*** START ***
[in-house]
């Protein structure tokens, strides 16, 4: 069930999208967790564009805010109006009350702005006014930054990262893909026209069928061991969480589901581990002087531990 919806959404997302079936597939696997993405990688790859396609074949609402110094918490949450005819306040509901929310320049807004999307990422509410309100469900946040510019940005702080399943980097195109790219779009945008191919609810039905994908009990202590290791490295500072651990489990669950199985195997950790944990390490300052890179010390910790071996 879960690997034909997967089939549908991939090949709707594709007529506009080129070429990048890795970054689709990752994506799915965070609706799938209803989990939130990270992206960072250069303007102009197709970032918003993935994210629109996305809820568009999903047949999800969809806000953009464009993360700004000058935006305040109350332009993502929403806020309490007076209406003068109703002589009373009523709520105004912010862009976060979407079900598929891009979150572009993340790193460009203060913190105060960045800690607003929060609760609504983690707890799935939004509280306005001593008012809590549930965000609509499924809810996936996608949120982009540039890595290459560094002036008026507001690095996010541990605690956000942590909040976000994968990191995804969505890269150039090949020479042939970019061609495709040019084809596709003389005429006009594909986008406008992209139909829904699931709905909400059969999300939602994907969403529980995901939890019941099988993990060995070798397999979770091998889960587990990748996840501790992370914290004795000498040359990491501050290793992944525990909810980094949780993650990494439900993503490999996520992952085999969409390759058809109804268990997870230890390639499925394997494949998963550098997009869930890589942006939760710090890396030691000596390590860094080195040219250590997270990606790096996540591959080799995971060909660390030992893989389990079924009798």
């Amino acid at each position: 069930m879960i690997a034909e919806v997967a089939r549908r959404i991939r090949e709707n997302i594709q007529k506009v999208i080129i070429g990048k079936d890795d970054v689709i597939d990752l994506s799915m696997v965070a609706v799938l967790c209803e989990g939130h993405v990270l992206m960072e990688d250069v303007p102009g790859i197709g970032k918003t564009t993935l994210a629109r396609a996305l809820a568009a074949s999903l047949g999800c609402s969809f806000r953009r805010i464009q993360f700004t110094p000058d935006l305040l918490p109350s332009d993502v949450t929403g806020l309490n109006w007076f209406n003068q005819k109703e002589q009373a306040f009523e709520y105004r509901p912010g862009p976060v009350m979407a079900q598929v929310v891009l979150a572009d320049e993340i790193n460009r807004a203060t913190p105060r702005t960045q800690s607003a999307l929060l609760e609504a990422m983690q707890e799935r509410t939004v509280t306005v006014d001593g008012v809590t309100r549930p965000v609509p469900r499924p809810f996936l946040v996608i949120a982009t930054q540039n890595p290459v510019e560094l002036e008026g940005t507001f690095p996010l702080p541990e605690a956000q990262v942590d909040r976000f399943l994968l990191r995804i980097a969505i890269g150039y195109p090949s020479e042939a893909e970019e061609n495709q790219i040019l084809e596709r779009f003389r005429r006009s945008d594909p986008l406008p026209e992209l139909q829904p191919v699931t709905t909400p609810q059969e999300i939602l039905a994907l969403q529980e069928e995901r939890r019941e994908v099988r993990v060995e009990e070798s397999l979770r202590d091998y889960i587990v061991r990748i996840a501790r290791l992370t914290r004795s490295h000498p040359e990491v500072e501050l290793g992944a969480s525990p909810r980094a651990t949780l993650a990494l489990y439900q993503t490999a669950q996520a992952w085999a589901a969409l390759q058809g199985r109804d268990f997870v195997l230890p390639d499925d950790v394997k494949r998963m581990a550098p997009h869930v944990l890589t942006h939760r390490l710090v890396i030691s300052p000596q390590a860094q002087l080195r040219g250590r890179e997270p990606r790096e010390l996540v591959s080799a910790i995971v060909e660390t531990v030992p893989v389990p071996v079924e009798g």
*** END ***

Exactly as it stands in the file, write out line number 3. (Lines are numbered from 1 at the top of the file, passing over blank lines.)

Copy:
């Amino acid at each position: 069930m879960i690997a034909e919806v997967a089939r549908r959404i991939r090949e709707n997302i594709q007529k506009v999208i080129i070429g990048k079936d890795d970054v689709i597939d990752l994506s799915m696997v965070a609706v799938l967790c209803e989990g939130h993405v990270l992206m960072e990688d250069v303007p102009g790859i197709g970032k918003t564009t993935l994210a629109r396609a996305l809820a568009a074949s999903l047949g999800c609402s969809f806000r953009r805010i464009q993360f700004t110094p000058d935006l305040l918490p109350s332009d993502v949450t929403g806020l309490n109006w007076f209406n003068q005819k109703e002589q009373a306040f009523e709520y105004r509901p912010g862009p976060v009350m979407a079900q598929v929310v891009l979150a572009d320049e993340i790193n460009r807004a203060t913190p105060r702005t960045q800690s607003a999307l929060l609760e609504a990422m983690q707890e799935r509410t939004v509280t306005v006014d001593g008012v809590t309100r549930p965000v609509p469900r499924p809810f996936l946040v996608i949120a982009t930054q540039n890595p290459v510019e560094l002036e008026g940005t507001f690095p996010l702080p541990e605690a956000q990262v942590d909040r976000f399943l994968l990191r995804i980097a969505i890269g150039y195109p090949s020479e042939a893909e970019e061609n495709q790219i040019l084809e596709r779009f003389r005429r006009s945008d594909p986008l406008p026209e992209l139909q829904p191919v699931t709905t909400p609810q059969e999300i939602l039905a994907l969403q529980e069928e995901r939890r019941e994908v099988r993990v060995e009990e070798s397999l979770r202590d091998y889960i587990v061991r990748i996840a501790r290791l992370t914290r004795s490295h000498p040359e990491v500072e501050l290793g992944a969480s525990p909810r980094a651990t949780l993650a990494l489990y439900q993503t490999a669950q996520a992952w085999a589901a969409l390759q058809g199985r109804d268990f997870v195997l230890p390639d499925d950790v394997k494949r998963m581990a550098p997009h869930v944990l890589t942006h939760r390490l710090v890396i030691s300052p000596q390590a860094q002087l080195r040219g250590r890179e997270p990606r790096e010390l996540v591959s080799a910790i995971v060909e660390t531990v030992p893989v389990p071996v079924e009798g």